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'Everyone Should Beatbox': Harvard Hits A Rhythm With Beatboxing Residency

Chesney Snow beatboxing at an earlier residency. (Courtesy Office of the Arts at Harvard)MoreCloseclosemore
Chesney Snow beatboxing at an earlier residency. (Courtesy Office of the Arts at Harvard)

“People don’t sing, because they don’t think they can, but wouldn’t it be a great world if everyone sang? If everyone could feel the power of their voice? Everyone should sing, everyone should dance and everyone should beatbox,” beatboxer, poet and Broadway actor Chesney Snow says.

Chesney Snow and Rich McKeown. (Courtesy Office of the Arts at Harvard)
Chesney Snow and Rich McKeown. (Courtesy Office of the Arts at Harvard)

Snow, along with film producer Rich McKeown, have spent years spreading the art of beatboxing to new audiences. And this week, they're bringing that endeavor to Boston and Cambridge through the Fall 2017 Beatboxing Residency. This is McKeown’s fourth beatboxing residency and Snow’s third at Harvard.

As part of the residency, they'll be showing their 2013 award-winning documentary "American Beatboxer” (on Friday, Oct. 20), which features beatbox legends Kenny Muhammad and Rahzel (Rahzel M. Brown), formerly of The Roots. In the film, viewers get a history lesson while following the final eight contestants angling to win the first American Beatbox Championship in 2010.

The urban art form is rooted in the birth of hip-hop, which emerged in New York in the 1970s. Though there’s no definitive answer on who the very first beatboxer was, by the 1980s, The Fat Boys, Doug E. Fresh, Biz Markie and others were enjoying the fame they garnered from beatboxing. But, over time, the art form’s popularity overseas seemed to outpace the U.S. with countries like Germany and the U.K. hosting organized competitions for more than a decade.

Snow wanted to make sure that beatboxing’s beginnings weren’t forgotten.

“A lot of black music, people try to rewrite it, the history of it,” shares Snow. “I really wanted to make a statement about it. That, even though beatboxing had spread around the globe and was certainly becoming very popular, particularly in Europe, [that] it was an American art form that had a history that was rooted in something that was spiritually profound — something that was borne out of necessity. As it grew abroad, it was probably done unconsciously, I want to think, but there was this moment, where people were trying to write black people out of that history and particularly trying to write America out of that history.”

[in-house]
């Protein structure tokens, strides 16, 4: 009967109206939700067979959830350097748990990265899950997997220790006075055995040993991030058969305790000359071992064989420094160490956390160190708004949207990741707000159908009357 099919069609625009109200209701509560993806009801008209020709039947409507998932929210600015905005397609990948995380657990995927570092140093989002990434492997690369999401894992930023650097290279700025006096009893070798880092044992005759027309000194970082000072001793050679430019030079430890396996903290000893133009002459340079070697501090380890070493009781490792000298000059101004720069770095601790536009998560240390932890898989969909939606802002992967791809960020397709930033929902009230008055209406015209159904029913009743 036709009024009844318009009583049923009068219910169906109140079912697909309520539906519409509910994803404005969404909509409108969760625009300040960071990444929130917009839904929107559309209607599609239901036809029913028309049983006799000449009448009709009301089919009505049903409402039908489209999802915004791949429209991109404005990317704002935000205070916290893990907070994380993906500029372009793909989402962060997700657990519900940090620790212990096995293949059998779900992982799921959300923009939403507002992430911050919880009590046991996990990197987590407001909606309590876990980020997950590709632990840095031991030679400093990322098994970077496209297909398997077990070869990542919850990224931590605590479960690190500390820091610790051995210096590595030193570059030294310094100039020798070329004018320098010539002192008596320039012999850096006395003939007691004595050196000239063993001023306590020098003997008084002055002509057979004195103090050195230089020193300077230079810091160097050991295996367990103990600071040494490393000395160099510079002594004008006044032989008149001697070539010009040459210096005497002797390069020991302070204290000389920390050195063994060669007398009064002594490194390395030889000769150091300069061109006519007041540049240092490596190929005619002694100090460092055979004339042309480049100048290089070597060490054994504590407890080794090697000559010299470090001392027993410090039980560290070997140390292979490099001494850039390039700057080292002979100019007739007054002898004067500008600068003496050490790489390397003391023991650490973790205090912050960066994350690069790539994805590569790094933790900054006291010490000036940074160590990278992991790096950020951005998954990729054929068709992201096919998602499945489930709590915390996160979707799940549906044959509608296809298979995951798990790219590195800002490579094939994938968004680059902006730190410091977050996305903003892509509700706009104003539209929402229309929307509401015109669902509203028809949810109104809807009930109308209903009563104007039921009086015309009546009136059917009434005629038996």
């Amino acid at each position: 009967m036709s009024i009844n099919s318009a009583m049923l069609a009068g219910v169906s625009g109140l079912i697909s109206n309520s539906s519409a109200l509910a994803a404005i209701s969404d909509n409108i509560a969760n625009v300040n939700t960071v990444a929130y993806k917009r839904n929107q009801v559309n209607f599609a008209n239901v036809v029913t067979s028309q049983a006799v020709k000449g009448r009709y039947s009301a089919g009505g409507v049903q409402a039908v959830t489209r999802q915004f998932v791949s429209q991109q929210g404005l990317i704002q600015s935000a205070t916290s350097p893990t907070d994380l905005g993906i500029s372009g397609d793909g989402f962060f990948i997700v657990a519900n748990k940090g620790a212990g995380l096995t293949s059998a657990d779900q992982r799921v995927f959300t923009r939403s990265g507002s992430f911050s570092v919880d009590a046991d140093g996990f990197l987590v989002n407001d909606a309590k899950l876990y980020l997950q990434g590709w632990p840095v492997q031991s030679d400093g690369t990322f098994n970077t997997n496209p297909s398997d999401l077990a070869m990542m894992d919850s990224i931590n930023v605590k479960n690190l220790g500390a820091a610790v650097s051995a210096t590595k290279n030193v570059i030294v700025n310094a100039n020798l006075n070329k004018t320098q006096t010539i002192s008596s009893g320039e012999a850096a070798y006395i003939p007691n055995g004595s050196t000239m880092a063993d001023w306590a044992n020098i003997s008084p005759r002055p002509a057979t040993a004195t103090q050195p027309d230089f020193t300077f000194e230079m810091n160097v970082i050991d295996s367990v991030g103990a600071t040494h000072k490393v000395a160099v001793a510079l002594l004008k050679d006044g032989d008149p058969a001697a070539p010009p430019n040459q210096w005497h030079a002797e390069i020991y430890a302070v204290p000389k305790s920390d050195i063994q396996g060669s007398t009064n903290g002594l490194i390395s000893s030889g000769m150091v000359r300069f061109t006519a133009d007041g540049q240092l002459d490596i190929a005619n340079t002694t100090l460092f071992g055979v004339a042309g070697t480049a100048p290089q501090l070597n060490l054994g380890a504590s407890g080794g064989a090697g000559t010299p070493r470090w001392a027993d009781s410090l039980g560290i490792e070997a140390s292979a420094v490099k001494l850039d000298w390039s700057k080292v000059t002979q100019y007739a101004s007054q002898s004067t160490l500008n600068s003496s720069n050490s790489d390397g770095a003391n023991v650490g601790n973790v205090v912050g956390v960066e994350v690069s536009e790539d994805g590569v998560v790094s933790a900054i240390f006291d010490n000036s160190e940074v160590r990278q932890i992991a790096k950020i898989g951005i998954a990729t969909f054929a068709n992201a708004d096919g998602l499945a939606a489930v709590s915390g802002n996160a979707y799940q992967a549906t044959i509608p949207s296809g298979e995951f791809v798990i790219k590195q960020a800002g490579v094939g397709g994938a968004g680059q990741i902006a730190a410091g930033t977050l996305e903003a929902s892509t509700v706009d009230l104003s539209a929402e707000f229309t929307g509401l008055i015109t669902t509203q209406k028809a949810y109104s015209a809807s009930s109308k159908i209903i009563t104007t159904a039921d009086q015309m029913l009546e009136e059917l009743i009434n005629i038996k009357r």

Now, with the success of the film, and the annual championships, America is getting respect overseas, according to McKeown. What’s more, New York-based Kaila Mullady became the 2015 World Beatbox Champion.

A taste of Kaila Mullady's talent:

“This movie helped inspire and really showcase — and with the ongoing championships, helped cultivate — these kids where we wound up taking it [beatboxing] back. Now, there are American world champions and grand beatboxing champions, and now their eyes have turned back to us,” shares McKeown, who grew up in New York.

Creating a way for young beatboxers to showcase their talent, and to grow as artists is important to Snow. The Drama Desk Award-winning actor moved to New York in the early 2000s and got plugged into the spoken word poetry scene. During his early years in the city, he would beatbox his poems to distinguish himself from other performers. Soon, Snow got connected to the underground hip-hop scene and started to meet other beatboxers through online forums.

He co-founded the World Beatbox Association, producers of the American Beatbox Championship, to "make sure there was a platform for the next generation of beatboxers coming up that gave them a space to meet each other outside of the virtual world, and to take pride in their country and their art," he says.

Former beatboxing workshop participants. (Courtesy Office of the Arts at Harvard)
Former beatboxing workshop participants. (Courtesy Office of the Arts at Harvard)

At the film screening and workshops, there will be conversations, a demonstration and a cypher with the community. But, you don’t have to be a hip-hop aficionado or expert beatboxer to attend.

“I want to explore the understanding of: How do we take away the parameters that are around our vocal imagination? Part of that is beginning to understand that you are music. Your heartbeat is a drum, it has a rhythm; you are rhythm. So, a lot of beatboxing is kind of like, refining the things you would have naturally vocalized as a child and turning them into music,” Snow explains.

The talented performer and teaching artist — who rocked with KRS-One, beatboxed as the opening act for Snoop Dogg and performed on Broadway as Boxman in "In Transit" -- is more interested in helping eventgoers find their own voice versus teaching the crowd how to emulate him.

Here's Snow performing solo:

He hopes the workshops elevate the art form.

“I want people to understand that this is a fine art," he says. "It’s not just a novelty art, but it’s an art form that has a lineage and a history that is worthy of exploration.”


Chesney Snow and Rich McKeown's Beatboxing Residency runs from Thursday, Oct. 19 to Saturday, Oct. 21 in Boston and Cambridge venues. "American Beatboxer" screens on Friday, Oct. 20 in Allston.

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Jacquinn Sinclair Performing Arts Writer
Jacquinn Sinclair is a freelance arts and entertainment writer whose work has appeared in Performer Magazine, The Philadelphia Tribune and Exhale Magazine.

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